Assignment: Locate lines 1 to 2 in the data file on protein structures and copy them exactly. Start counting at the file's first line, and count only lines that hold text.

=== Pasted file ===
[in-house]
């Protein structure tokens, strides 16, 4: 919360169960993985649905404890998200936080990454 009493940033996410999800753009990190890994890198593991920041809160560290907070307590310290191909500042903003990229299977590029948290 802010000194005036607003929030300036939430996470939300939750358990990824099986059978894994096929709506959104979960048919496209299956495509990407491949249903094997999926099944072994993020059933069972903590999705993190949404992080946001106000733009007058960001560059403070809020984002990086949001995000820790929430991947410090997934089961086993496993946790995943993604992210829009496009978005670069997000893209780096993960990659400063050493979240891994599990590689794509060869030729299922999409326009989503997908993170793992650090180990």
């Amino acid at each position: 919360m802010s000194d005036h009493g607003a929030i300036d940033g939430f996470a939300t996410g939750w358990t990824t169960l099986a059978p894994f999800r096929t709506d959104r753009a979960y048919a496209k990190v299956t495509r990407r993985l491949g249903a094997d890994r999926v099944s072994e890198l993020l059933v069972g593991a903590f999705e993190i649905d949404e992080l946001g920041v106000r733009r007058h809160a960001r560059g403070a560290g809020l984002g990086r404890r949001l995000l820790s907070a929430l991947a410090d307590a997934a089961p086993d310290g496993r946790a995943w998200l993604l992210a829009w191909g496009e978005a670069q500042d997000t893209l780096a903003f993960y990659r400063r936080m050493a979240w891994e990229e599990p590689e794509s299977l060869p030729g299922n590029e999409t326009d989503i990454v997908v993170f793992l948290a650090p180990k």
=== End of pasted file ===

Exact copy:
[in-house]
């Protein structure tokens, strides 16, 4: 919360169960993985649905404890998200936080990454 009493940033996410999800753009990190890994890198593991920041809160560290907070307590310290191909500042903003990229299977590029948290 802010000194005036607003929030300036939430996470939300939750358990990824099986059978894994096929709506959104979960048919496209299956495509990407491949249903094997999926099944072994993020059933069972903590999705993190949404992080946001106000733009007058960001560059403070809020984002990086949001995000820790929430991947410090997934089961086993496993946790995943993604992210829009496009978005670069997000893209780096993960990659400063050493979240891994599990590689794509060869030729299922999409326009989503997908993170793992650090180990």